CAPE TOWN: Are you suffering from Type 1 diabetes? You better watch that weight around your waist. Researchers from the University of Washington, Seattle, have found that adults with Type 1 diabetes who are obese, especially those who carry excess weight around the waist, are at an increased risk of developing kidney disease.
PARIS For every four adults in the world who are malnourished five more are overweight, 30% of them clinically obese, according to the World Health Organization.
Shocking medical statistics should put all parents on high alert about how they are raising their children. Diets rich in junk food and sugar, television-centred lifestyles and a fear of crime in public spaces like parks are turning children and adults into overweight and highly unhealthy people.
Overweight and obese mums-to-be are putting their health and the health of their unborn infant at risk - as well as putting a strain on the health service!
South Africans are getting heavier as they take after the Western world in diet and lack of exercise. This was one of the conclusions in a report presented by the Medical Research Council (MRC) on Wednesday.
A new pandemic of obesity and the accompanying non-communicable diseases has created a double disease burden on the health services of many resource-poor countries, where the challenge of infectious diseases like HIV and TB has far from disappeared.
Obesity is out of control with more than 300 million overweight adults worldwide, according to specialists at the first international obesity conference in Africa.
The state is unleashing a major new offensive in the war on fat as perceptions that slim people are associated with HIV and AIDS makes the battle against obesity even harder.
The World Health Organisation has revealed that more women than men die of heart disease and strokes. The largest-ever global study on heart disease, released last week, found that more than half (8.6 million) of the 16.5 million of those who die worldwide of heart disease every year are women. The Heart Foundation of South Africa said local data confirmed this alarming trend. South Africa was not one of the 21 countries that participated in the 10-year study. Heart attacks have long been seen as a risk to men, but in South Africa rising rates of obesity and smoking among women have placed them, too, in the danger zone - with most women un aware of this. University of Natal professor Yackoob Seedat, an expert in cardiac disease patterns, said rising obesity in South Africa was contributing to heart disease. Almost twice as many women (56.6%) as men (29.2%) are overweight - and South Africa has a higher ratio of overweight women than the US, according to the Heart Foundation. It also reports that a high percentage of the country's seven million smokers are women. Seedat said hormone replacement therapy did not protect older women from the increased risk. Instead, it was associated with a high incidence of heart attacks and breast cancer. He said post-menopausal women were also affected by rising cholesterol levels, and older women by rising blood pressure. Both conditions predisposed them to heart disease. (Source: Claire Keeton, The Sunday Times, 28 September 2003) //\//LInk MONItoring CArdiovascular disease Monograph The launch of the MONICA (MONItoring CArdiovascular disease) Monograph culminates a major research project, conceived in 1979, in which teams from 38 populations in 21 countries studied heart disease, stroke and risk factors from the mid-1980s to the mid-1990s, the largest such collaboration ever undertaken. The publication is designed to appeal to both professional and lay audiences. It also includes all the MONICA documents, methods and results in two CD-ROMs. For more information contact: Mr David Porter Telephone: +41 (22) 791 3774 Mobile phone: +41 (79) 477 1740 Email: firstname.lastname@example.org WHO web site http://www.who.int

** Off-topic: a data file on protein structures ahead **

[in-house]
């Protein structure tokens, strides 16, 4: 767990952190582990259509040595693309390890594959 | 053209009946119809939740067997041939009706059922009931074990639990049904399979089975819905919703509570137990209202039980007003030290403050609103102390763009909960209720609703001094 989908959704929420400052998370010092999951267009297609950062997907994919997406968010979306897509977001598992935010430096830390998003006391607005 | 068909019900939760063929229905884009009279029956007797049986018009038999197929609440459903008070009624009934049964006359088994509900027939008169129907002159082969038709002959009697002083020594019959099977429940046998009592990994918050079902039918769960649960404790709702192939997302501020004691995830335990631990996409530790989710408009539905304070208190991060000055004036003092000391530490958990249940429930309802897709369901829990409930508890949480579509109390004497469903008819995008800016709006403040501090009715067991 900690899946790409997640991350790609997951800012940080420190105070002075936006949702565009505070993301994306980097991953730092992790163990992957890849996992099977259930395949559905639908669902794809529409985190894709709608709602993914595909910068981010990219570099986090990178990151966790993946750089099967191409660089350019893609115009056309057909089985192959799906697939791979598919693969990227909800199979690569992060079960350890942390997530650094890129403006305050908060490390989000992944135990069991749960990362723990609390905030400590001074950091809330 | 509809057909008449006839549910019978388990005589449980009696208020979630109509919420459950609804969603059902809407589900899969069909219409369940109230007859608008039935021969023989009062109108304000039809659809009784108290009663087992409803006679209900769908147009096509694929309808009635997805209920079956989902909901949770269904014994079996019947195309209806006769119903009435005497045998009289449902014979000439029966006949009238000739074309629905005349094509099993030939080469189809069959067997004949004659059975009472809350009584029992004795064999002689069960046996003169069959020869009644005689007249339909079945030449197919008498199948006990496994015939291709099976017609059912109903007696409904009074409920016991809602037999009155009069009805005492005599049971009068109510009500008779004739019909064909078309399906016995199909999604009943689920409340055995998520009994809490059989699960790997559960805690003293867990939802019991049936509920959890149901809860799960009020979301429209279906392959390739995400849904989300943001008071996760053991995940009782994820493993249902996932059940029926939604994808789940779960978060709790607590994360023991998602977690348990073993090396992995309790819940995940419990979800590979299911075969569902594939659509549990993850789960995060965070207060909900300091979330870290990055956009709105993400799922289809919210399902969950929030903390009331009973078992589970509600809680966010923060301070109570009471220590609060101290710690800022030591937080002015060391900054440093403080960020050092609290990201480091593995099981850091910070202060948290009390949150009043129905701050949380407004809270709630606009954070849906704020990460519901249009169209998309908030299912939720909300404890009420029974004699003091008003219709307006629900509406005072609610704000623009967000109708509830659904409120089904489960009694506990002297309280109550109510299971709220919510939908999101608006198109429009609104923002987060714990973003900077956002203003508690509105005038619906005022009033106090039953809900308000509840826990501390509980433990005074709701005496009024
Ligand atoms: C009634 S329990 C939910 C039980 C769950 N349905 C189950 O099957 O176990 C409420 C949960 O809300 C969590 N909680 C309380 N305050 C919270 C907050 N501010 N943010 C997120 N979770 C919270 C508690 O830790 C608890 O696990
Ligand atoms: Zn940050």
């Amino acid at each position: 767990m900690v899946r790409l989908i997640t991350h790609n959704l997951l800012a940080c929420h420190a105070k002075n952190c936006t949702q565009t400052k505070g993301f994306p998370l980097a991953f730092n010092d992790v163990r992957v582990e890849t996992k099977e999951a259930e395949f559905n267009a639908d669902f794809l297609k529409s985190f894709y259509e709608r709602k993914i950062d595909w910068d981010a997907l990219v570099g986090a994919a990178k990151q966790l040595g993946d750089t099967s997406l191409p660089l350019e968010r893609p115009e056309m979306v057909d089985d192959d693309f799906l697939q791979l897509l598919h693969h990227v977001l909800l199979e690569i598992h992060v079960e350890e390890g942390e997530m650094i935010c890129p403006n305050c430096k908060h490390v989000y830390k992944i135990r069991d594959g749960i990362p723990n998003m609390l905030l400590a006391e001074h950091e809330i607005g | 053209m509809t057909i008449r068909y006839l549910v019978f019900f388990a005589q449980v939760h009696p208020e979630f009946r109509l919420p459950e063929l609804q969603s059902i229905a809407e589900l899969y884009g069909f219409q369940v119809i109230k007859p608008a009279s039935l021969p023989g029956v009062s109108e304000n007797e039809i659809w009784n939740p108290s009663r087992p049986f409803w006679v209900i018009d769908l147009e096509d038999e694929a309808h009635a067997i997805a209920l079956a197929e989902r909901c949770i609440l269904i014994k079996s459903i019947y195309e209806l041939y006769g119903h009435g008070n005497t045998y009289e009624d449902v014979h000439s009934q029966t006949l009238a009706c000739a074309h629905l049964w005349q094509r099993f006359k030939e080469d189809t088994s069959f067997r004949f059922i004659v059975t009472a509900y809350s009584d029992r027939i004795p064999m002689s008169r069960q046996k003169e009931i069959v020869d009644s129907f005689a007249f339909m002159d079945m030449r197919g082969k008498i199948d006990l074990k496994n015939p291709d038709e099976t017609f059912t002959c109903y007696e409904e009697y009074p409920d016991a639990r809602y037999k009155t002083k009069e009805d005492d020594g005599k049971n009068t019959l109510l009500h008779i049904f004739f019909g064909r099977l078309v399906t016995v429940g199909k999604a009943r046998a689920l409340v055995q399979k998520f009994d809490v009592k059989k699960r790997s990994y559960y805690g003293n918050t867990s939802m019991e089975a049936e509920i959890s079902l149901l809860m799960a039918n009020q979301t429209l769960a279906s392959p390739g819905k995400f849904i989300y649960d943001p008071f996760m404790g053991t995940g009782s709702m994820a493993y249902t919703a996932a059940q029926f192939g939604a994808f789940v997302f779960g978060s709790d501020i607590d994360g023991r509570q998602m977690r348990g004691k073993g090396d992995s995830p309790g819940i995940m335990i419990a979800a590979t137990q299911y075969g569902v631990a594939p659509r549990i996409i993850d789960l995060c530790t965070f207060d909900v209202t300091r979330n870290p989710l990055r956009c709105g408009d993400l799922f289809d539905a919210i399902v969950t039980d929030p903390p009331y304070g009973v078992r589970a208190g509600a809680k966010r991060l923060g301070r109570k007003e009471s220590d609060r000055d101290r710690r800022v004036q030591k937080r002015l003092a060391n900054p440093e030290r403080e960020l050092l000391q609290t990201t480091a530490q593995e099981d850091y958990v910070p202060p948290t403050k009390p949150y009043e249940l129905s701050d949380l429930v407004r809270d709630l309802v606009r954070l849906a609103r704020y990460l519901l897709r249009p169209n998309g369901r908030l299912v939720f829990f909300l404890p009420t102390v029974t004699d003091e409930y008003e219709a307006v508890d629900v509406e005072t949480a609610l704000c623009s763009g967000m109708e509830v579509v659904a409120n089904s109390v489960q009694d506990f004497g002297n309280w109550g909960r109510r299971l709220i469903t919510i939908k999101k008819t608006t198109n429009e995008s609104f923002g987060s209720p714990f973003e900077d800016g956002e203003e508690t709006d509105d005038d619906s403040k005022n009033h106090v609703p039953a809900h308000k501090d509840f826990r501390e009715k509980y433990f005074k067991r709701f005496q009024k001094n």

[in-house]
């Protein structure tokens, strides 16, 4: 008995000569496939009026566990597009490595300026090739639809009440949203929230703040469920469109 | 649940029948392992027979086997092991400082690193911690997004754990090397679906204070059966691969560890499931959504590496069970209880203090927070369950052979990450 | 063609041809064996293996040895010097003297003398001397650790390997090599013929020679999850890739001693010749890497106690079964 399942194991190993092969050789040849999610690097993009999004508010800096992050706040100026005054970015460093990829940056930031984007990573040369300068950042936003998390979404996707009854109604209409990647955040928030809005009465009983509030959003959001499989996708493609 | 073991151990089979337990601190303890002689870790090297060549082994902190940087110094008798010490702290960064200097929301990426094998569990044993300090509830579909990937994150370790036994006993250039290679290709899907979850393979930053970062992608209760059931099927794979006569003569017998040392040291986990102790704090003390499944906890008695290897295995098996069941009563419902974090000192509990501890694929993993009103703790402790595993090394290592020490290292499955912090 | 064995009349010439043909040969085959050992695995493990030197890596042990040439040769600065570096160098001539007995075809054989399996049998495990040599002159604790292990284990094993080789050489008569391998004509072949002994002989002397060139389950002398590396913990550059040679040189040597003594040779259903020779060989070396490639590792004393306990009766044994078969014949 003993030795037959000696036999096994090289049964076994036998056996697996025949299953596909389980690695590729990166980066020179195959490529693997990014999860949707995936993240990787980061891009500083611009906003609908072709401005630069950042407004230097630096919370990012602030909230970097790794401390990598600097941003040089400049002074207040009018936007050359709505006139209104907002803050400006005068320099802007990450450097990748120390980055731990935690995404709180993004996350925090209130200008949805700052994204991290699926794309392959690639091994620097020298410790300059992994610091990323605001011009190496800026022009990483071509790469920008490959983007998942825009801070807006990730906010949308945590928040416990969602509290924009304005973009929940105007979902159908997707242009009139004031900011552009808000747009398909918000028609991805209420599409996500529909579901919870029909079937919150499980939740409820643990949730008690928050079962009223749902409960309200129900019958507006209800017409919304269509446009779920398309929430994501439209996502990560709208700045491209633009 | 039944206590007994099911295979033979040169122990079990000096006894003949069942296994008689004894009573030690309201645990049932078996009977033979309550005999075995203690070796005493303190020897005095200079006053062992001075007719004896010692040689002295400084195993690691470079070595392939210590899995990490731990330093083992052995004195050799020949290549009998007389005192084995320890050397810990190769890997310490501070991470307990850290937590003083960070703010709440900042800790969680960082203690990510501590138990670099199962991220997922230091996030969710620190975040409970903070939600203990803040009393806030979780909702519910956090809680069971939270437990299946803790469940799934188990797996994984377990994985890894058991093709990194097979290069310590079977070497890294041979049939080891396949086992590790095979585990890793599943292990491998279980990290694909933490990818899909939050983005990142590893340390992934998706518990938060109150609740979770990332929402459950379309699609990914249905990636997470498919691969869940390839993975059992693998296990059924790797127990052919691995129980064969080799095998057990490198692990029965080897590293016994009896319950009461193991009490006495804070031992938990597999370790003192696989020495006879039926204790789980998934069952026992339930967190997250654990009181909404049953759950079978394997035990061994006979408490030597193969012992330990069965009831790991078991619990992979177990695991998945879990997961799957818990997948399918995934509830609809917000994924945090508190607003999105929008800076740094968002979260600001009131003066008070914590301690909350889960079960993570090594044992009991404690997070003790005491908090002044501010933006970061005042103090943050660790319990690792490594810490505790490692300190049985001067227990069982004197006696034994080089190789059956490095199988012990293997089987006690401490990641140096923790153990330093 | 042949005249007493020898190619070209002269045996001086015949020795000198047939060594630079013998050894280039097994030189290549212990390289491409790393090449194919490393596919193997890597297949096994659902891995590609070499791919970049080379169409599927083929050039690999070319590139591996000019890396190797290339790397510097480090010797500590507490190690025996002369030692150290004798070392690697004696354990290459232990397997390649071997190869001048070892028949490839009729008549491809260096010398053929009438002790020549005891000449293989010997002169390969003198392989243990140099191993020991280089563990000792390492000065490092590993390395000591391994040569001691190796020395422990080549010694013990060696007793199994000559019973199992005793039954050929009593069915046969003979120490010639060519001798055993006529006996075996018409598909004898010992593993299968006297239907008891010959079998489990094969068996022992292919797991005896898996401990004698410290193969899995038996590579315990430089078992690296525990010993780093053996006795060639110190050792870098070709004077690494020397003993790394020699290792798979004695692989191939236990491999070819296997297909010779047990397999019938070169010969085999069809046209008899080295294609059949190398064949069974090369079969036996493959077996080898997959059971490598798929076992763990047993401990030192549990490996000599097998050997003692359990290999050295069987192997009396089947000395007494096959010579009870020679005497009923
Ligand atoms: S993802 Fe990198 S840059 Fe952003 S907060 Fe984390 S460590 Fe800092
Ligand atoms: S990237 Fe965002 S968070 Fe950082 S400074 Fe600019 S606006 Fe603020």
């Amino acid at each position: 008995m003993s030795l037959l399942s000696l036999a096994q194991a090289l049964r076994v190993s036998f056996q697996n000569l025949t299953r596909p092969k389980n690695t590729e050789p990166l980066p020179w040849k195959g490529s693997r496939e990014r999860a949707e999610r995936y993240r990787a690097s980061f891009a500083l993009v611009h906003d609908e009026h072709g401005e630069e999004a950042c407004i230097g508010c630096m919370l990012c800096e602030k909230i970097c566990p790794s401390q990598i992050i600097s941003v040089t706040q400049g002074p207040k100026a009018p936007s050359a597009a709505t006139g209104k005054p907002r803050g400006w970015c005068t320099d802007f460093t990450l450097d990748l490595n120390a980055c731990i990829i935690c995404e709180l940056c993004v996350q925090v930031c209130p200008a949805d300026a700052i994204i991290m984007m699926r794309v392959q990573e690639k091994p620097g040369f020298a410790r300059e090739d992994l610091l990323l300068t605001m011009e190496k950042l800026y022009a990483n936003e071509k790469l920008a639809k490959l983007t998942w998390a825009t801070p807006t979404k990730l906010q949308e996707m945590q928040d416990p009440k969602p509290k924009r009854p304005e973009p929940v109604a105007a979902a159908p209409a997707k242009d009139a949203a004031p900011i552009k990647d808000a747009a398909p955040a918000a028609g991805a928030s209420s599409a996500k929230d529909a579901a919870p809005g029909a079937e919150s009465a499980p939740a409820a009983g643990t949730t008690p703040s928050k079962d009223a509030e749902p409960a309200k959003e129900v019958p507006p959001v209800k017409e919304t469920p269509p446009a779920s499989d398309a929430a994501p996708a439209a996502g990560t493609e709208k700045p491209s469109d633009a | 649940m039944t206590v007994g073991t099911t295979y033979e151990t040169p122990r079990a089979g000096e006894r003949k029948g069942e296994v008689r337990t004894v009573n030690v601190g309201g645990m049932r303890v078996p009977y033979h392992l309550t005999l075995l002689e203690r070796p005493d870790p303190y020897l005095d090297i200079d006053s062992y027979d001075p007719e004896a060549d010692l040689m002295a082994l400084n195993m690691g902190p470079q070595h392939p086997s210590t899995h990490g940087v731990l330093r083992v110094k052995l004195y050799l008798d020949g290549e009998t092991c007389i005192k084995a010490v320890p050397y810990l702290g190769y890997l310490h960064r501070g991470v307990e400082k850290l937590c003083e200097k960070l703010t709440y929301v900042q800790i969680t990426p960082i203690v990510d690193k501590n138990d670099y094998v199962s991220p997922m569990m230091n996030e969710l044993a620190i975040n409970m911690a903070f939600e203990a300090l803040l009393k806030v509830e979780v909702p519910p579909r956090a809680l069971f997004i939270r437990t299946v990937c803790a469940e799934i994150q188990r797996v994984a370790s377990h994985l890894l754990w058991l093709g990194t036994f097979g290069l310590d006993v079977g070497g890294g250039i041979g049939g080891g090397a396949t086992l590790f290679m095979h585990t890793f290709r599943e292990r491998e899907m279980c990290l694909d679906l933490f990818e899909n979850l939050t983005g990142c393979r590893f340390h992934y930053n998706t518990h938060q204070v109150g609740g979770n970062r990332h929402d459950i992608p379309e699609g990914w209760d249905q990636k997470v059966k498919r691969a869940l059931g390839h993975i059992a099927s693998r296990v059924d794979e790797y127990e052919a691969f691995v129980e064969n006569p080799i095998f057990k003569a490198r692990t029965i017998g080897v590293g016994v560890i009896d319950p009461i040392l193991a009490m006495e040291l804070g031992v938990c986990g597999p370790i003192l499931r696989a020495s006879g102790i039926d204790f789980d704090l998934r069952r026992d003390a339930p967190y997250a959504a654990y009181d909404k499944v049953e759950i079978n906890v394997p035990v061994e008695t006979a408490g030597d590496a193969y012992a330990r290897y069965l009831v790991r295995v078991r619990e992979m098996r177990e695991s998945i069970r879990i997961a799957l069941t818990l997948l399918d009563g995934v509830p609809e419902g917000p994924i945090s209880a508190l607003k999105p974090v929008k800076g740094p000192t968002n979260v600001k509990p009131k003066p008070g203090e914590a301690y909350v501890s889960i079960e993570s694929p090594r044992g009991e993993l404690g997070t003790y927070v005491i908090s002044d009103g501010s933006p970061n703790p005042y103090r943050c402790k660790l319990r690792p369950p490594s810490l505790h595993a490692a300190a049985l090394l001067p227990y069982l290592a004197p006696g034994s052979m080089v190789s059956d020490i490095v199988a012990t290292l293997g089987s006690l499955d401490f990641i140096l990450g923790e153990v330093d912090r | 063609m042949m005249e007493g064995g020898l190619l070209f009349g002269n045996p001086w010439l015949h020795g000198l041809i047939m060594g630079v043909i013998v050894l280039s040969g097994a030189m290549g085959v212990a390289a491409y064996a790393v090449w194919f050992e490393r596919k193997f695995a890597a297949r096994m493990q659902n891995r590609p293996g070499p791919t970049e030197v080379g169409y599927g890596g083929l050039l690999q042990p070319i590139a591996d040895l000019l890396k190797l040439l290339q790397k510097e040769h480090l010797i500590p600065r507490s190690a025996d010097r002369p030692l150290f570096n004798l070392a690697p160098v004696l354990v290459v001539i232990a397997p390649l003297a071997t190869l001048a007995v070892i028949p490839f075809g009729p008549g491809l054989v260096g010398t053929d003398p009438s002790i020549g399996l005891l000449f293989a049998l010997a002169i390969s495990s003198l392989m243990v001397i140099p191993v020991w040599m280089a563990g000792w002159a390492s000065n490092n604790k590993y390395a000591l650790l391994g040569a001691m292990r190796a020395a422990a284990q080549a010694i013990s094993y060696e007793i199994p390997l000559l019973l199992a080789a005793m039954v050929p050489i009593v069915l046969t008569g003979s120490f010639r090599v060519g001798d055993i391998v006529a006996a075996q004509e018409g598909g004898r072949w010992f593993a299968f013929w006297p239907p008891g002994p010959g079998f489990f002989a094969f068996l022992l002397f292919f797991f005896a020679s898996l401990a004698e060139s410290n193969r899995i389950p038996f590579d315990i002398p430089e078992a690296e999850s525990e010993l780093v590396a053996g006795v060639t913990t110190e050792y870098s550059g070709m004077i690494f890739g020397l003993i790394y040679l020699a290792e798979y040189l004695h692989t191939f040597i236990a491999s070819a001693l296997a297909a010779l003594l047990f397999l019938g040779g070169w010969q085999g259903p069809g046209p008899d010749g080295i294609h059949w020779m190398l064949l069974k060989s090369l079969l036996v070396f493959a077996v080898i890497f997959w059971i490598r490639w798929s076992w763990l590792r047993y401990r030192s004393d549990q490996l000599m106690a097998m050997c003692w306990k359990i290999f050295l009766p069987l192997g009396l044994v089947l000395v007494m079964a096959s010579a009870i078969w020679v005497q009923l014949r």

While malnutrition is considered one of the greatest risks to the well being of South Africa's children, growing numbers of obese or overweight youngsters could have a greater part in threatening the country's future health. Dr Tessa van der Merwe, senior consultant physician/endocrinologist at Johannesburg General Hospital and the Witwatersrand University said a quarter of South Africa's 12 to 18 year olds classified as overweight or obese would have a catastrophic impact on future national health. Van der Merwe said that the increasing prevalence of obesity among South African children would force the government to formalise a policy on the management of overweight and obesity. According to an October 1998 national demographic and health survey conducted by the Medical Research Council, the trend towards greater percentages of obesity and overweight in young females continues in adulthood. Black women have the highest incidence of obesity among males and females, at 30 percent, followed closely by white women at 26,3 percent; coloured women at 25,3 percent and Indian women at 21 percent. White South African men scored the highest on the male obesity scale at 19,8 percent followed by coloured men (10 percent), black men (nine percent) and Indian men (8,6 percent). (Source: The Star, 15 January 2002)